Pericarditis – Diagnosis
- True incidence of pericarditis unknown: 5% of non-ACS “chest pain” ED visits.
- Cardiac tamponade can occur in up to 15% of cases.
- Important to distinguish from ACS.
- Inflammatory condition of the pericardium:
- Infectious etiologies
- Most common cause is viral or idiopathic as etiologic agent is rarely identified.
- Consider tuberculosis if recent travel to an endemic region.
- Non-infectious etiologies
- Autoimmune conditions – SLE, RA, scleroderma, sarcoid, vasculitis.
- Autoinflammatory pericardial syndromes (Dressler syndrome): post myocardial infarction, cardiac surgery or cardiac trauma.
- Neoplastic: (metastatic: lung>breast>leukaemia and lymphoma>melanoma).
- Metabolic (uremia).
- Symptoms usually last 4-6 weeks but other forms exist
- Incessant pericarditis: up to 3 months.
- Recurrent/relapsing pericarditis: symptoms recur after a symptom-free period.
- Chronic pericarditis: symptoms > 3 months.
- Infectious etiologies
- Quick onset, sharp chest pain:
- Pleuritic – worse on inspiration
- Improves with sitting and leaning forward
- May radiate to neck, back, shoulder and/or jaw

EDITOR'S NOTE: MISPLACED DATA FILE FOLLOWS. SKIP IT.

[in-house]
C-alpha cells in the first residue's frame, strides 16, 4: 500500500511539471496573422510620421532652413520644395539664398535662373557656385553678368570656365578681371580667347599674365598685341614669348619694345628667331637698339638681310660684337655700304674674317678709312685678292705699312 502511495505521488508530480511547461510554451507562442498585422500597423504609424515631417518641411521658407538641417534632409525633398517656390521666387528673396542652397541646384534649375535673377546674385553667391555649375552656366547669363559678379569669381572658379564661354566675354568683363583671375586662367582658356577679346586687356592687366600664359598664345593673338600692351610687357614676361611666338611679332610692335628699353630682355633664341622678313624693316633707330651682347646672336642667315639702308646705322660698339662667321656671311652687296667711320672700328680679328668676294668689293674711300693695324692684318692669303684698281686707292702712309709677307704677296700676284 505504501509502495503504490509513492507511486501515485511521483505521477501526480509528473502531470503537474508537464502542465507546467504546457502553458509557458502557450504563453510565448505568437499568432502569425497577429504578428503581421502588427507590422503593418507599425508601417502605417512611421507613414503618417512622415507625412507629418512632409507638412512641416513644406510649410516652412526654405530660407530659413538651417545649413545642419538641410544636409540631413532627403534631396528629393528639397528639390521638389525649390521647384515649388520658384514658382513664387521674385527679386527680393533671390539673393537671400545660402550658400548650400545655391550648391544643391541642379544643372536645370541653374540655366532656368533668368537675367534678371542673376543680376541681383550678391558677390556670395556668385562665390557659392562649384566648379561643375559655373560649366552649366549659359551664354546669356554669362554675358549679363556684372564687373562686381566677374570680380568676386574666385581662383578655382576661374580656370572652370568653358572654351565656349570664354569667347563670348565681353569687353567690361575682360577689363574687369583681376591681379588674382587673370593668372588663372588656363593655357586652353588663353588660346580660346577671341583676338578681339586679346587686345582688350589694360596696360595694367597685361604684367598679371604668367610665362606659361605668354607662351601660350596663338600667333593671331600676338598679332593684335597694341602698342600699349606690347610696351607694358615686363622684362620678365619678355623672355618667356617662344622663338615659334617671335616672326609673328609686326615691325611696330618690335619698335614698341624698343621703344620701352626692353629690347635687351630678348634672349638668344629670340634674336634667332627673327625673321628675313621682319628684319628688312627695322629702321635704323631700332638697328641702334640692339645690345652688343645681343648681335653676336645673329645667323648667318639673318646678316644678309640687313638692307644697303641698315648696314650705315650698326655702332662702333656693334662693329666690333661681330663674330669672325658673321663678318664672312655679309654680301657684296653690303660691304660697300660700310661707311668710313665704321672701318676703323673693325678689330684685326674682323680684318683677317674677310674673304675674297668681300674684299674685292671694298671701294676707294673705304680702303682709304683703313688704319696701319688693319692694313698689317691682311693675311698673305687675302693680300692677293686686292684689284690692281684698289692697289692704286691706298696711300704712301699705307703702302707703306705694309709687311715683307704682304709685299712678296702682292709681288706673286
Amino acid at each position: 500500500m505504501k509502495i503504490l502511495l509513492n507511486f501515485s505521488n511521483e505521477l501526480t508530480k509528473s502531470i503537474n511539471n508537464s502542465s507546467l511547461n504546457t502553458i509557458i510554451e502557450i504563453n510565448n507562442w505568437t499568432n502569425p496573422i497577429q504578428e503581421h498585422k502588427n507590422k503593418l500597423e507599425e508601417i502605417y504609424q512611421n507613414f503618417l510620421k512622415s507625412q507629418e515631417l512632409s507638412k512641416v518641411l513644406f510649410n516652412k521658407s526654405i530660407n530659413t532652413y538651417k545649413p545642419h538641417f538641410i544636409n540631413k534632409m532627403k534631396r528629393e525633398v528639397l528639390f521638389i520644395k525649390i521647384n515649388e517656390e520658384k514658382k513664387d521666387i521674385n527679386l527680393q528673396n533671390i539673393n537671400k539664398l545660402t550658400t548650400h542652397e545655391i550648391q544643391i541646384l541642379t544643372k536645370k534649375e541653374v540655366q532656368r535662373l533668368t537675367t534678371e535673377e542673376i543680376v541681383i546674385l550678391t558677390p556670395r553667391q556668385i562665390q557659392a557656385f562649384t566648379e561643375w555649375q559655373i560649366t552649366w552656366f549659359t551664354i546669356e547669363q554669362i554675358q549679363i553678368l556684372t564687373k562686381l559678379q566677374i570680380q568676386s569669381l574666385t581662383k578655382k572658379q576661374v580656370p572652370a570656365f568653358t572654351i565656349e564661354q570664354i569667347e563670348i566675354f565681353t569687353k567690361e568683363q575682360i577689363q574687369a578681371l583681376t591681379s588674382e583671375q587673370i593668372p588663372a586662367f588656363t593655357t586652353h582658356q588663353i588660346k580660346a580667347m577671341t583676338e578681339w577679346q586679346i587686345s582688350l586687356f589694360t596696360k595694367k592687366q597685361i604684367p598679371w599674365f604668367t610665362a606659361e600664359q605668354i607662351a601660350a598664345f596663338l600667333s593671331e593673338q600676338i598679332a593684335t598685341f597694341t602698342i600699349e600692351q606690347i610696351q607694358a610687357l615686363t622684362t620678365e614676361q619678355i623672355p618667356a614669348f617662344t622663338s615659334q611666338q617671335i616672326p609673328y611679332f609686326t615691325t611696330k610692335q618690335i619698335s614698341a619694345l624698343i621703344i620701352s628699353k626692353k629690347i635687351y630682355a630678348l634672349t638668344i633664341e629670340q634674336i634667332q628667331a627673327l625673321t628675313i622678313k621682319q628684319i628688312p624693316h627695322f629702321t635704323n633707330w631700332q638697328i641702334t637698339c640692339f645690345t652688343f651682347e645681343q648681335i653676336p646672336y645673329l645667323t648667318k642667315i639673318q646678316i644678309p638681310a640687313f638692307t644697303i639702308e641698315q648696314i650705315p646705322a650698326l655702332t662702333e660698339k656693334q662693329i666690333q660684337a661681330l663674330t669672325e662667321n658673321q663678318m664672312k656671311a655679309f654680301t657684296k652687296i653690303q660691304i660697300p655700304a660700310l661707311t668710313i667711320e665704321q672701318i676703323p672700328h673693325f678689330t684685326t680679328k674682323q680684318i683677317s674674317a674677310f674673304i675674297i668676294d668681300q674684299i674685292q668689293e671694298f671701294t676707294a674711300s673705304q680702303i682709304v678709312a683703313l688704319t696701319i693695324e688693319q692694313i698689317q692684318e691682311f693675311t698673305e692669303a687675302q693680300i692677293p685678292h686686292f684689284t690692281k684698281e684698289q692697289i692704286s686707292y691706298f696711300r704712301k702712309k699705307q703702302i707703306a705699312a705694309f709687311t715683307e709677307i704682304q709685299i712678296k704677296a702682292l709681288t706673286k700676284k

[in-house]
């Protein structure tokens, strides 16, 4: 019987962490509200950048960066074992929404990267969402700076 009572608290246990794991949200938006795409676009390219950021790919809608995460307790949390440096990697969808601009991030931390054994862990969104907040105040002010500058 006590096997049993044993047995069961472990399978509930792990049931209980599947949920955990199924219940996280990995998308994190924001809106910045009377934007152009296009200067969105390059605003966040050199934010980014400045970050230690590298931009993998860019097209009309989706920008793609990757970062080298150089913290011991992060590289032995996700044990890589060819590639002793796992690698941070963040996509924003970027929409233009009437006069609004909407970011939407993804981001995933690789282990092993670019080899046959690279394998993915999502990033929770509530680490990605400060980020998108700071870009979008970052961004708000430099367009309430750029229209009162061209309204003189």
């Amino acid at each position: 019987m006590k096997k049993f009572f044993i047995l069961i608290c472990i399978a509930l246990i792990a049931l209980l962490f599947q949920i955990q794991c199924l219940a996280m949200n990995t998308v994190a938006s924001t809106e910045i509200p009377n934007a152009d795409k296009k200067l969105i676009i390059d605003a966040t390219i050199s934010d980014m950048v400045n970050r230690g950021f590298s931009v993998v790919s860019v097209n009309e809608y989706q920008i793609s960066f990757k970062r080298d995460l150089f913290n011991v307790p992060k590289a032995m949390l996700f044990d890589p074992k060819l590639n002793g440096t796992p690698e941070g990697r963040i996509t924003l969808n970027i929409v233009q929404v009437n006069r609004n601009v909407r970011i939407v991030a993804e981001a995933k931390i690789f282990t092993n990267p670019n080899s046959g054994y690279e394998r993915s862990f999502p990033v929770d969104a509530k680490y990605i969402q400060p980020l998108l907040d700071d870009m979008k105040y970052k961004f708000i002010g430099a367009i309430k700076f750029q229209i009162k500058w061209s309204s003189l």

- May be preceded by a gastrointestinal or “flu-like” syndrome.
- Tachycardic, tachypneic, fever
- Friction rub highly specific but only present in 30% of cases
- Can fluctuate hourly.
- Heard best at end expiration, with the patient leaning forward.
- There are four stages of ECG evolution in pericarditis, all of which are found in 60% of cases (figure 1).
- Stage 1 (hours to days): Diffuse ST elevation and PR depression, ST depression in aVR only
- Stage 2 (within first week): ST and PR segments normalize
- Stage 3: Diffuse T wave inversion and ECG otherwise normal
- Stage 4: T waves return to normal (May have indefinite persistence of T wave inversion)
Figure 1. Progression of ECG changes in acute pericarditis.
Source: Chiabrando JG, Bonaventura A, Vecchié A, et al. Management of Acute and Recurrent Pericarditis: JACC State-of-the-Art Review. J Am Coll Cardiol. 2020;75(1):76-92. doi:10.1016/j.jacc.2019.11.021